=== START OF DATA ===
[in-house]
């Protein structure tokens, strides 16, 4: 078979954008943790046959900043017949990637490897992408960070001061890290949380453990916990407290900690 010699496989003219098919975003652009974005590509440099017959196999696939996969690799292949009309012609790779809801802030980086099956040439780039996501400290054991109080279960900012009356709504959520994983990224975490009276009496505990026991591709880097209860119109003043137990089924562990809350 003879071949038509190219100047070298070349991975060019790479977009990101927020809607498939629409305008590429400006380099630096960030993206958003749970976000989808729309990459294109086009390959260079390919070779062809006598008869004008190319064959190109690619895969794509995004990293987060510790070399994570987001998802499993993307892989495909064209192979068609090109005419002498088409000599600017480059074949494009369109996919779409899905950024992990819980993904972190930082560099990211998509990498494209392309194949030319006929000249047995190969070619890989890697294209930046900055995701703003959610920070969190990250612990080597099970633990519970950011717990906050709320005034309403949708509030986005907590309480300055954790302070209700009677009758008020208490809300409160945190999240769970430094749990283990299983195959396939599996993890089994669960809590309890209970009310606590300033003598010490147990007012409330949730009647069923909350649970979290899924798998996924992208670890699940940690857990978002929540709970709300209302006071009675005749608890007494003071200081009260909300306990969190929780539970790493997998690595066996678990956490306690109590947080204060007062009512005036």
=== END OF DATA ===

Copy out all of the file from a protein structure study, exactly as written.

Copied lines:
[in-house]
């Protein structure tokens, strides 16, 4: 078979954008943790046959900043017949990637490897992408960070001061890290949380453990916990407290900690 010699496989003219098919975003652009974005590509440099017959196999696939996969690799292949009309012609790779809801802030980086099956040439780039996501400290054991109080279960900012009356709504959520994983990224975490009276009496505990026991591709880097209860119109003043137990089924562990809350 003879071949038509190219100047070298070349991975060019790479977009990101927020809607498939629409305008590429400006380099630096960030993206958003749970976000989808729309990459294109086009390959260079390919070779062809006598008869004008190319064959190109690619895969794509995004990293987060510790070399994570987001998802499993993307892989495909064209192979068609090109005419002498088409000599600017480059074949494009369109996919779409899905950024992990819980993904972190930082560099990211998509990498494209392309194949030319006929000249047995190969070619890989890697294209930046900055995701703003959610920070969190990250612990080597099970633990519970950011717990906050709320005034309403949708509030986005907590309480300055954790302070209700009677009758008020208490809300409160945190999240769970430094749990283990299983195959396939599996993890089994669960809590309890209970009310606590300033003598010490147990007012409330949730009647069923909350649970979290899924798998996924992208670890699940940690857990978002929540709970709300209302006071009675005749608890007494003071200081009260909300306990969190929780539970790493997998690595066996678990956490306690109590947080204060007062009512005036």